Linda Holmes

Linda Holmes writes and edits NPR's entertainment and pop-culture blog, Monkey See. She has several elaborate theories involving pop culture and monkeys, all of which are available on request.

Holmes began her professional life as an attorney. In time, however, her affection for writing, popular culture and the online universe eclipsed her legal ambitions. She shoved her law degree in the back of the closet, gave its living-room space to DVD sets of The Wire and never looked back.

Holmes was a writer and editor at Television Without Pity, where she recapped several hundred hours of programming — including both High School Musical movies, for which she did not receive hazard pay. Since 2003, she has been a contributor to MSNBC.com, where she has written about books, movies, television and pop-culture miscellany.

Holmes' work has also appeared on Vulture (New York magazine's entertainment blog), in TV Guide and in many, many legal documents.

During our recent time with charming Bostonian librarian Margaret Willison, we managed to sit her down for a chat about audiobooks. We discovered that while I am a frequent listener to a variety of kinds of books (as I wrote about recently), Margaret uses them in a very different way that might appeal to some of you who like to revisit and reread your favorites.

This week's show finds us cracking open Judy Blume's new adult novel In The Unlikely Event (it's an adult novel as in a-novel-for-adults, not an adult novel as in "too sexy for polite company). Joined by our friend and librarian-in-chief Margaret Willison, we talk about the structure of the book, the character voices, Blume's particular brand of what Margaret calls "emotional immediacy," the balancing of period references in a book set largely in the early 1950s, and lots more.

Villains are staples of stories for kids. Making them bigger, meaner, madder, more impossible to defeat — that's how you build the ideas of fear and then, inevitably, of courage. A small person faces a giant, or a witch, or a wolf, or Jafar, or Cruella De Vil, or the Buy 'N' Large, and by watching that happen, you learn. You learn what it takes to beat the bad guy. You learn that you, too, can beat the bad guy. You learn not to lose heart and not to give up. You use something inside yourself to beat something outside yourself.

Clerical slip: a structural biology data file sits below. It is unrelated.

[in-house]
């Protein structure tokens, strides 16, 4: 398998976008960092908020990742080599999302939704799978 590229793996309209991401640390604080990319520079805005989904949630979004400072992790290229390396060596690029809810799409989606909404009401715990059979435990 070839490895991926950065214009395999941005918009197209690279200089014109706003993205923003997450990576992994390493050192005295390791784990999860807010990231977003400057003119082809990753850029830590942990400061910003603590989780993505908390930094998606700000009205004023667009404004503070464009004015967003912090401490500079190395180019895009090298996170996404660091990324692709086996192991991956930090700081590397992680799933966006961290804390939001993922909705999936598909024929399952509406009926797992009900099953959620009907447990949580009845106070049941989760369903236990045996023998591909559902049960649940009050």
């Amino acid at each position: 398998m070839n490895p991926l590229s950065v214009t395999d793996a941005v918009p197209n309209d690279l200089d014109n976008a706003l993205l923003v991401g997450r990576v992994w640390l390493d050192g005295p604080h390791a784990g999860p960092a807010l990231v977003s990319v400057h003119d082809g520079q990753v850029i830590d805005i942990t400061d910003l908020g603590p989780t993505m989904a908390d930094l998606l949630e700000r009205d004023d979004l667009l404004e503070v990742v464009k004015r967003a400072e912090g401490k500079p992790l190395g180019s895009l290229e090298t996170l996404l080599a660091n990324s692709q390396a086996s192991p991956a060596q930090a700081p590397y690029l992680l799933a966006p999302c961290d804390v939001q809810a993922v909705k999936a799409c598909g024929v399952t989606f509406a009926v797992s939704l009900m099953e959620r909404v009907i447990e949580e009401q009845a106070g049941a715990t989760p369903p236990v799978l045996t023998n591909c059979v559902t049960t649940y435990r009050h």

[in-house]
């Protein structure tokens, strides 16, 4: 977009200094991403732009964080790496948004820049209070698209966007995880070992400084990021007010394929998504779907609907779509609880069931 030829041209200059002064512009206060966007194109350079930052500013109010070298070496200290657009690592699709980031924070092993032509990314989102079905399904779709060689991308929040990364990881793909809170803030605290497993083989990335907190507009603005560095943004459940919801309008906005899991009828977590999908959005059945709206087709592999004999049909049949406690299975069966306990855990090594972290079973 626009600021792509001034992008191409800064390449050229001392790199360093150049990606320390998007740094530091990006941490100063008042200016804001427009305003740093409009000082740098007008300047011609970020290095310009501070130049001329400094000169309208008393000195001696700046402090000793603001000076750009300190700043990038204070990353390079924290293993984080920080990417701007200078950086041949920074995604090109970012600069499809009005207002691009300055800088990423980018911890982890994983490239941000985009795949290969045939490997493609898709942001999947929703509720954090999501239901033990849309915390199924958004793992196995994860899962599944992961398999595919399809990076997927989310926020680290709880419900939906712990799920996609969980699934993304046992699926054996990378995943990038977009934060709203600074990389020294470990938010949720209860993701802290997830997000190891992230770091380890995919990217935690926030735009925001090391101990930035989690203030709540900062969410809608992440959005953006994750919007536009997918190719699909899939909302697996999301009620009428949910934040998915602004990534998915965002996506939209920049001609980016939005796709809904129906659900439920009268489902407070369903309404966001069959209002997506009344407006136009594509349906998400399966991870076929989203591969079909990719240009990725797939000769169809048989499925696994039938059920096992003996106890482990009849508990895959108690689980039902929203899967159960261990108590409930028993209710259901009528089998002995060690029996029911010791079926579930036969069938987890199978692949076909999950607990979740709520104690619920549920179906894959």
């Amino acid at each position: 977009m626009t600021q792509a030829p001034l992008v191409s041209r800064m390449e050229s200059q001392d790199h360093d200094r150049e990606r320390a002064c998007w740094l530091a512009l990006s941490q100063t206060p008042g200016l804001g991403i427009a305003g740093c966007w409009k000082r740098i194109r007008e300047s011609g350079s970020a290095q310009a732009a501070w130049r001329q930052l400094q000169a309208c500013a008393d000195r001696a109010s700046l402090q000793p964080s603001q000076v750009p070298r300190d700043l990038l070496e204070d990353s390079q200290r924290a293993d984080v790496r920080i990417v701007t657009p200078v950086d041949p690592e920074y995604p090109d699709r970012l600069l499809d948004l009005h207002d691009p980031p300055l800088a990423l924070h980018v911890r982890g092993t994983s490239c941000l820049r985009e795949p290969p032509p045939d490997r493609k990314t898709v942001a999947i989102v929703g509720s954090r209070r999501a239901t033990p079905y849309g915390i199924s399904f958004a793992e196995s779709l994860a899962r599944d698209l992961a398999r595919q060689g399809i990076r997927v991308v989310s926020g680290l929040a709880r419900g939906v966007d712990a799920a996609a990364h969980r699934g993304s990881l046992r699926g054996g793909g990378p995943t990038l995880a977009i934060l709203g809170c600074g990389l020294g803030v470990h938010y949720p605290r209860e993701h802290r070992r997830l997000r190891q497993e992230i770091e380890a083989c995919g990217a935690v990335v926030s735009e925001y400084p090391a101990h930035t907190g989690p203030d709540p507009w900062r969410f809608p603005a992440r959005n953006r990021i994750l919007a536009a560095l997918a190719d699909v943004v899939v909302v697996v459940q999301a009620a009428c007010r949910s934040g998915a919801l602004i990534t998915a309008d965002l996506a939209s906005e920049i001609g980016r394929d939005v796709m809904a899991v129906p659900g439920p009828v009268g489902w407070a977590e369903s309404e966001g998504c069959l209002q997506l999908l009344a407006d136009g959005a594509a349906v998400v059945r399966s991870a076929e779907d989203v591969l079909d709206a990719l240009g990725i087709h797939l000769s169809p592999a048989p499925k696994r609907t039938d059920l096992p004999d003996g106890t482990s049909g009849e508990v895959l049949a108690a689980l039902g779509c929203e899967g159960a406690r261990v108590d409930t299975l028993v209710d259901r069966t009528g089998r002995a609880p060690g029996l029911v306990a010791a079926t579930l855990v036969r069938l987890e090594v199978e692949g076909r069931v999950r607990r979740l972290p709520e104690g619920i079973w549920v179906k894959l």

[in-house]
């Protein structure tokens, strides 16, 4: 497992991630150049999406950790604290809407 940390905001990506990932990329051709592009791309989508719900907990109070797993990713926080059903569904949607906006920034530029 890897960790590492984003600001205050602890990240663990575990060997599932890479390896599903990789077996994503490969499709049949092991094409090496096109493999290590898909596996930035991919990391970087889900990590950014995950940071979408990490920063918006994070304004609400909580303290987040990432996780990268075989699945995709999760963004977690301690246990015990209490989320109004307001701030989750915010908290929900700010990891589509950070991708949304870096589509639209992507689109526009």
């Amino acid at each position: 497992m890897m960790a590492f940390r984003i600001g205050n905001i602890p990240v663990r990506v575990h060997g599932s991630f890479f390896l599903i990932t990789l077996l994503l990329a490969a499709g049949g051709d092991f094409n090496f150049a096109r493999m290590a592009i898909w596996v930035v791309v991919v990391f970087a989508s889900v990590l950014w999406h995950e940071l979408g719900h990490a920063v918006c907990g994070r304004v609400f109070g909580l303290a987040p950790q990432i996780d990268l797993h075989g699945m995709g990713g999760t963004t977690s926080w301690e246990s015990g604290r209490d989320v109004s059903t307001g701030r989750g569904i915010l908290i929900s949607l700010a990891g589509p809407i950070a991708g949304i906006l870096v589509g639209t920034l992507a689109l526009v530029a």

I'm just going to tell you right off the bat, you guys: we really liked Inside Out. This does not exactly make us outliers in the critical landscape, but we sit down this week with the great Kat Chow of NPR's Code Switch team to talk about the film. It's a thought-provoking story and visually inventive, so we'll spend some time on the various creative forces at work. At the same time, we ding its one weak scene that unfortunately shows up in a lot of the trailers and we debate who cried the most.

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Transcript

AUDIE CORNISH, HOST:

Audiobooks have traditionally been tricky to get right and even harder to make special. Very often, they're literally just books read aloud, to the best of the ability of a single, usually highly skilled reader. In fiction, you get readers who are asked to provide voices for however many characters the author invented.

You may have heard that Jurassic World made more than $500 million worldwide in its opening weekend. That's $500 million, 5-0-0. Its nearly $209 million weekend in the U.S. alone makes it the highest-grossing U.S. opening weekend ever. That's ever, e-ver.

So how's the movie? It's fine. Does it justify having had the biggest domestic box-office opening weekend of all time? That's a pretty tall order for a pretty medium-sized movie, creatively speaking.

HBO's Silicon Valley ends its second season Sunday night with a finale I have seen and will warn you is so tense that I actually skipped forward a little bit at one point. That's how suspenseful I found it. And remember: it's a comedy.

This week, we're lucky enough to welcome our pal Audie Cornish back to the panel for a discussion of Spy, the latest comedy (after The Heat and Bridesmaids) to team Melissa McCarthy with director Paul Feig. (If you're nostalgic, you can listen to our affectionate review of The Heat here. It's also the episode with a whole segment on The Price Is Right. Happy Friday!)

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